~erock/prose-official-blog

2f296f3a30d4418d3a3d43b15dbaedaf4ea8bab1 — Eric Bower 4 months ago 86aa439
rfs-imgs
1 files changed, 290 insertions(+), 0 deletions(-)

A rfc-imgs.md
A rfc-imgs.md => rfc-imgs.md +290 -0
@@ 0,0 1,290 @@
---
title: RFC imgs.sh
description: proposal for imgs service
date: 2022-08-31
---

The pico team has been thinking about a new premium image hosting service. We
haven't written a single line of code yet but have spent time thinking about it.
This document serves as our proposal not only for how the service ought to
function, but also details about the technical implementation.

## What is considered a premium service?

Anything that requires significant server resources or time from the development
team. There's no free lunch and we aren't interested in pouring time, energy,
and server resources into a service for free.

Simple services like `prose.sh`, `lists.sh`, and `pastes.sh` don't require many
server resources or involvement from us so they are offered as free services.

## a note about payments

Instead of paying for the imgs service, it might be better purchase a "pro"
membership to pico. This would allow us to bundle a bunch of premium services
under a single umbrella. This also allows us to charge a little more because
you're getting more than just an image hosting service.

Since we are asking users to join our beta program by joining IRC, I think it
might be a good idea to offer an IRC bouncer.

We also want to offer `tuns.sh` which could also be a premium service. We have a
bunch of other ideas that could be considered premium so we would bundle them
together.

## imgs the service

It's an image hosting service. Users will be able to upload their images along
with metadata about the image (e.g. title, caption, date, tags). The intention
is to store the images permanently until service is canceled.

This will be a paid service. Ideally we'd offer a single plan, but depending on
scaling issues we might need to create a tier. Based on previous research, and
in order to stay competitive with other image hosting services, we would need
similar features:

- $1-3/mo
  - Ideally we would only offer a yearly plan ($12-$36/yr)
- No trial
  - If we do want to offer a trial, we delete the images after 10 minutes
- Permanent storage
- Public only
  - No private images allowed
- Hotlinking enabled
- Ad free
- No JS
  - But we don't want to sacrifice on UX so we might want to introduce a little
    bit of javascript, primarily with gallery views
- Nominal storage
  - We don't want to encourage whales here
  - We should limit the storage, somewhere in the range of 25-100GB

### the twist

SSH app to upload images and metadata. You should also be able to easily
download the images using ssh. All content management happens inside the
terminal and with a key pair. If you live in the terminal, you're our target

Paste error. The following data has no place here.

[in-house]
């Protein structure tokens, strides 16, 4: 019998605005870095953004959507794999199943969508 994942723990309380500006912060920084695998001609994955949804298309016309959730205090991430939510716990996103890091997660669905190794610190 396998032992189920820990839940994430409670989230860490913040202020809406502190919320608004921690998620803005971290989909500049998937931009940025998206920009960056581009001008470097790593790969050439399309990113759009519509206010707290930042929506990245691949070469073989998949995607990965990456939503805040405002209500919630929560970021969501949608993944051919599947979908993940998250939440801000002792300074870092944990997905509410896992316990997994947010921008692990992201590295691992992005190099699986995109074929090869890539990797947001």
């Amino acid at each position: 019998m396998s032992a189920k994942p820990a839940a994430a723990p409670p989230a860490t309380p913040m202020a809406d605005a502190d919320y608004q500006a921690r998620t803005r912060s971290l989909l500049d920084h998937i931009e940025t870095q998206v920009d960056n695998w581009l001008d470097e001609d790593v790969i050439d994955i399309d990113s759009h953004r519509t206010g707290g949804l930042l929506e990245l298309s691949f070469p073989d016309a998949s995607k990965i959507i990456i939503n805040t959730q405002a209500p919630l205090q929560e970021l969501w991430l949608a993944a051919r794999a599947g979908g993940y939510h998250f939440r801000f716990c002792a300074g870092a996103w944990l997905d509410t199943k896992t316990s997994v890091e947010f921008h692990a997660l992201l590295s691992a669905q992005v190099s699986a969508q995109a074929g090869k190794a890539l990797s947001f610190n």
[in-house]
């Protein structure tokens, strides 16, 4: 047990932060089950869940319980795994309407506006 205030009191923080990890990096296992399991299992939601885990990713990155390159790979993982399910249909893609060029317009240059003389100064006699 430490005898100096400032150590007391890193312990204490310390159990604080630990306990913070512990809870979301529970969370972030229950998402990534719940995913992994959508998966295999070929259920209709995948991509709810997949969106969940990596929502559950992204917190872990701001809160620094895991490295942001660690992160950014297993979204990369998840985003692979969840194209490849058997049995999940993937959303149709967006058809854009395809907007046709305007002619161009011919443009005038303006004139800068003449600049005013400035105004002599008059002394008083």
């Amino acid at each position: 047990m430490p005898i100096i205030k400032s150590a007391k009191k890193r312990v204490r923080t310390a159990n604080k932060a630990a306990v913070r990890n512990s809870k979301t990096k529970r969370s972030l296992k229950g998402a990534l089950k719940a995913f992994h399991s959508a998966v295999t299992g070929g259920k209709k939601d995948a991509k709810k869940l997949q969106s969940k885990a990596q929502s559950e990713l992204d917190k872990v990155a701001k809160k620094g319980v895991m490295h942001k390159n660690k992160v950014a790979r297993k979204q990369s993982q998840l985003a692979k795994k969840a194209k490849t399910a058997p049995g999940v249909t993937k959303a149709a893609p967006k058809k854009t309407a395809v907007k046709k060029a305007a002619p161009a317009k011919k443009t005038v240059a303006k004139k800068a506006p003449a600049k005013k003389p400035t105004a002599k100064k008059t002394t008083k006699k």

audience.

The default route to the image would be optimized for the device requesting to
view the image. We would read the `User-Agent` to try to understand the device
and then change the quality and resolution based on that information.

We would also provide ways to specify:

- width
- height
- preserve aspect ratio
- quality
- original image

We would also seamlessly integrate with any of the services we create that could
benefit from sharing images.

This service would be all about sharing media with other people, that's why it's
public only. We don't want to be a data warehouse for all personal media.

### photo albums

We also want to support photo albums on `imgs.sh`. To implement this feature, we
are leveraging tagging. So the user will be able to add tags to their image
which we will then aggregate into photo albums.

## why

We think this service would be genuinely useful to terminal enthusiasts who want
to quickly take a pic and share it in chat or use it in a blog.

We received a few questions asking about charging for our services in order to
help sustain it long term. No one wants to join a platform that then disappears
after a year. This really is a confluence of us wanting to host images for our
personal blogs, imagining others would find that useful if it were seamless, and
also a way to help support service costs and active development.

## moderation

This is not a "post whatever image you want without repercussions" image hosting
service. We will accept DMCA take down notices and we will ban users for posting
illegal images. I think we should also reject pornographic images.

Moderation is going to be the biggest time sink with this service so we need a
system in place to make it painless. In the beginning, I think we should have an
RSS feed of all images posted to `imgs.sh` and review them. If there is an image
posted that we deem inappropriate, we will remove the image and potentially ban
the user who published it.

We should also provide a reporting endpoint so users can report images for us to
review.

## closed beta

In the beginning the service will be online but closed to registration. To
enroll in the beta program, users **must** join our IRC channel and request an
invite. They will then be able to use the service for free while we tweak the
imgs for mass adoption. We will make no guarantees about uptime, service
reliability, or even the possibility that their images will be deleted.

## tos and privacy policy